You can guarantee that technology is always changing and always
improving. This is particularly true for computer hard disk drives
which provide the long-term storage for your files. Not long ago, disk
sizes of 250GB (Gigabytes) and 320GB would have only been needed by
businesses (who could have afforded them), but now these sizes are
accepted as standard for new home computers.
This increase in storage capacity has come from an improvement in the
quality and cost-efficiency of the components and the driving consumer
need for more and more storage space. It’s estimated that as much as
98% of all information that exists today was ‘born digital’ i.e. it did
not exist before someone created it in a digital format. We’ve become a
society that functions on emails, websites and documents and all of that
information has to be stored somewhere. And that’s before you’ve
mentioned entertainment, with digital photos, videos and music
compounding our storage problems. All of this is nicely supported by
rising internet speeds, which now make it possibly to email a 10MB
attachment without taking 3 days to deliver it.
Unfortunately, your 250GB hard disk doesn’t give you a full 250GB anyway
to store your own files. The ‘operating system’ (e.g. Microsoft
Windows) takes its share first, then you need to allow some free space
for temporary ‘swap’ files and you may also have a portion of space
allocated to a ‘recovery partition’ (which contains a backup of
specialist files for your particular computer hardware).
So, here are a few tips for keeping your file storage use under control:
1. Clean out temporary files
– each time you visit a website, it saves some files (especially
pictures) to your computer to make it faster for your next visit to that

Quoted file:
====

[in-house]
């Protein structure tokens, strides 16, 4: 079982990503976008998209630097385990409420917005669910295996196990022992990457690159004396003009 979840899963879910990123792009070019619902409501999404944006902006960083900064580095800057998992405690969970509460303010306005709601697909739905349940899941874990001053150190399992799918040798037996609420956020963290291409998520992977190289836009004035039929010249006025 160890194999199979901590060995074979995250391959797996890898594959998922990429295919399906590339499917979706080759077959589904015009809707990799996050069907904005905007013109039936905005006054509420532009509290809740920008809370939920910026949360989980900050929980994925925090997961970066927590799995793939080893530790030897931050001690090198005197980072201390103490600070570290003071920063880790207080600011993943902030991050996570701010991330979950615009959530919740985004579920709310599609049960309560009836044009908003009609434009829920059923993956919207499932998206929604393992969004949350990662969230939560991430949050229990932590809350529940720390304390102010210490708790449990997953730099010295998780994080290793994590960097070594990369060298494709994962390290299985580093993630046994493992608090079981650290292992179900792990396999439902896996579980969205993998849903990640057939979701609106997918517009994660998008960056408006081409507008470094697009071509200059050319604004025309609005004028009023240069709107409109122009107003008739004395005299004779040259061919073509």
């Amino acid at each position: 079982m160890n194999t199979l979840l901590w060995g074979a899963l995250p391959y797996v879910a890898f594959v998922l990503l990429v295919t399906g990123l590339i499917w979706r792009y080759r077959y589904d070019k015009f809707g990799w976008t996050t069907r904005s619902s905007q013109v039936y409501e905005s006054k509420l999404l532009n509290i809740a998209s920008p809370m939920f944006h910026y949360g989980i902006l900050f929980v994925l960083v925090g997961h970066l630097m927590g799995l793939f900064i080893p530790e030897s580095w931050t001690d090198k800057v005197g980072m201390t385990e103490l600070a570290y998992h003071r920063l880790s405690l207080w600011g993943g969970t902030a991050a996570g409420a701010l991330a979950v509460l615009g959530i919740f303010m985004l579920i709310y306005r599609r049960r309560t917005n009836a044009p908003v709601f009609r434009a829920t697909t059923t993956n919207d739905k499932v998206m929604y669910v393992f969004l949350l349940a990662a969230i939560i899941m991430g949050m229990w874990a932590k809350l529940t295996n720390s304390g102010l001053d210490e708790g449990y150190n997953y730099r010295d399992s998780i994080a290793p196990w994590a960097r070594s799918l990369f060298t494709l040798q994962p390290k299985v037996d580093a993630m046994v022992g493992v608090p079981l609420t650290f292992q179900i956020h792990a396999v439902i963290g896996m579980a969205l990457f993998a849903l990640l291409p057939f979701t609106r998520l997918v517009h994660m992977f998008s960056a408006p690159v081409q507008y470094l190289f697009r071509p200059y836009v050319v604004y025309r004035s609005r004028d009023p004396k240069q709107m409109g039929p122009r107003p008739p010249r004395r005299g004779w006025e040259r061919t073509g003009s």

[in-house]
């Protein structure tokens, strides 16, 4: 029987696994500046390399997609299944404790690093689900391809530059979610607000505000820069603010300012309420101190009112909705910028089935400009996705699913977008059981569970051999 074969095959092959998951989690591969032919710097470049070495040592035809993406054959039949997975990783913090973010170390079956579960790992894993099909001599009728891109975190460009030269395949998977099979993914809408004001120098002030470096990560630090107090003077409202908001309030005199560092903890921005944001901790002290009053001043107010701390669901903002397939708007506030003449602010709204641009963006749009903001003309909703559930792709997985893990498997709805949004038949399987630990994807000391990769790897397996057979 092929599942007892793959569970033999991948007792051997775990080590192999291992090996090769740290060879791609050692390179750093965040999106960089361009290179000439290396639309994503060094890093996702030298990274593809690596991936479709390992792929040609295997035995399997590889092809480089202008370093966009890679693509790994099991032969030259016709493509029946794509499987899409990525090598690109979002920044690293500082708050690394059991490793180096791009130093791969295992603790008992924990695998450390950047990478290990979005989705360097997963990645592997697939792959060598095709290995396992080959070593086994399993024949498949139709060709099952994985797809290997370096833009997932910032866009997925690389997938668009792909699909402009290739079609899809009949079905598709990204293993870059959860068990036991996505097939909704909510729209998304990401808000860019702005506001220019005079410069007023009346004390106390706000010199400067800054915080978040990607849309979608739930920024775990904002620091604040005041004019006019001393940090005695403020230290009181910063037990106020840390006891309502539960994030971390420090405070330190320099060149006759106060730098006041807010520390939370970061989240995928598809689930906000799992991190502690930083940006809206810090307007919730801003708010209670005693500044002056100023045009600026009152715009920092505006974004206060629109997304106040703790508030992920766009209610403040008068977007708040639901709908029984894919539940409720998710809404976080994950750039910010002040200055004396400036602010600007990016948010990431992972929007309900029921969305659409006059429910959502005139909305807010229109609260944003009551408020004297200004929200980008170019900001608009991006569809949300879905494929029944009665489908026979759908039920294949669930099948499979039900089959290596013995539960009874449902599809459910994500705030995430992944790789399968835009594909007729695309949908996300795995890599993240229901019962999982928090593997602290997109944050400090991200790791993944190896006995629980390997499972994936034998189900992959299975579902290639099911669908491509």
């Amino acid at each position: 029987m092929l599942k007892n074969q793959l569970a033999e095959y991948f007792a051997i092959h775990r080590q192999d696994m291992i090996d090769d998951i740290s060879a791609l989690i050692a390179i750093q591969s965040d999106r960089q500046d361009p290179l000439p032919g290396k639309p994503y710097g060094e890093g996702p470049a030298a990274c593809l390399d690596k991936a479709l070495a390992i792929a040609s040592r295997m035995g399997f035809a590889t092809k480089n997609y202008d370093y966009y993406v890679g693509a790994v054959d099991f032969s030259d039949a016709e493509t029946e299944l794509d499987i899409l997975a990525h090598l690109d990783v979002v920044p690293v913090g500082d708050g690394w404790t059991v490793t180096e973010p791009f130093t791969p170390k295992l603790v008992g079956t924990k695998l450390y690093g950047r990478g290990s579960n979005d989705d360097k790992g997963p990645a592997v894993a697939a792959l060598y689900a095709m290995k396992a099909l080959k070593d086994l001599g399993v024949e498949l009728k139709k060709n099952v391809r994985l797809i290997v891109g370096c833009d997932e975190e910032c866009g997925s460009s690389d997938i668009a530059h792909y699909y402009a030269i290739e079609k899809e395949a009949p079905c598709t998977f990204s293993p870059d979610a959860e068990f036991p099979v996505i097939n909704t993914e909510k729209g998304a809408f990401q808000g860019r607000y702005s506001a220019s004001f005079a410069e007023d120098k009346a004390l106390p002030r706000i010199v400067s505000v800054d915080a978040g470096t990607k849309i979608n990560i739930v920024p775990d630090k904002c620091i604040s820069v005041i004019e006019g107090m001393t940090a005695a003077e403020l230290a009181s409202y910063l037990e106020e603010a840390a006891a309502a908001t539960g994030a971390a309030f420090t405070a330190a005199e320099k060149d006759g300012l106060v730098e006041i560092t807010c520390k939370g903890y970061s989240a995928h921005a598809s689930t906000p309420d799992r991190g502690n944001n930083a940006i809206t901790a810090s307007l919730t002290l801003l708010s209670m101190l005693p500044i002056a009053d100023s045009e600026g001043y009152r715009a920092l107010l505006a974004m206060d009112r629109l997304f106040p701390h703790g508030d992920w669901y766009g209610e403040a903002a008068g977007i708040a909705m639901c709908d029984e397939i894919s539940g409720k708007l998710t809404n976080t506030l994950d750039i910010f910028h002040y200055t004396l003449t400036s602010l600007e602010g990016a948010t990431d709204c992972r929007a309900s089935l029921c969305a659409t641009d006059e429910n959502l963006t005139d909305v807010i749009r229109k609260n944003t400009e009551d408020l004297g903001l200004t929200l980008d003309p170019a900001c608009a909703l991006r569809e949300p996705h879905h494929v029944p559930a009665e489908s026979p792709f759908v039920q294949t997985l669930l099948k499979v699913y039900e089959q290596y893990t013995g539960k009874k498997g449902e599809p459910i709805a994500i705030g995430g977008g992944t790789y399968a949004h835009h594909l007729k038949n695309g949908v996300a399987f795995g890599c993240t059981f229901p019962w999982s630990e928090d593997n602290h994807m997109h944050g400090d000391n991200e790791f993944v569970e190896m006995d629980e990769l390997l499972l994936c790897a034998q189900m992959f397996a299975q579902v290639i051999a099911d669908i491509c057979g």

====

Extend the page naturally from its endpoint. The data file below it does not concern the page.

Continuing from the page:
These and other temporary files aren’t always deleted automatically and
can add up to a significant amount of space over time. Install a
utility to clean out these temporary storage areas, or learn how to use
the inbuilt tools in your computer to do this (e.g. Disk Cleanup).
2. Review your programs
– So many free software programs on the internet can seem appealing, but
little by little they will start to cut into your free disk space.
Review and uninstall software that you don’t need or don’t use.
– If you’ve ever saved an email attachment to your computer to work on
it and you still have the original email, you’ve just doubled the amount
of storage needed. Be ruthless with how you handle attachments,
especially the ones that also appear in your Sent email folder too.
4. Quality versus quantity
– When it comes to media files like pictures, audio and video, the file
size is directly related to the quality of the image or recording.
Whilst your digital camera may produce amazing quality for high
definition printing, you may be able to compress pictures if they are
just being emailed or added to a document, therefore also reducing their
size and storage requirement.
5. Add more hardware
– There is an enormous range of options available if you just really
need more space, from replacing your current internal hard disk with a
bigger one, to adding external storage via USB hard disk enclosures or
even network attached disks.
If your computer is starting to struggle, the disk space is one of the
first things we’ll look at, so talk to your local Computer
Troubleshooter about the best way to handle your digital storage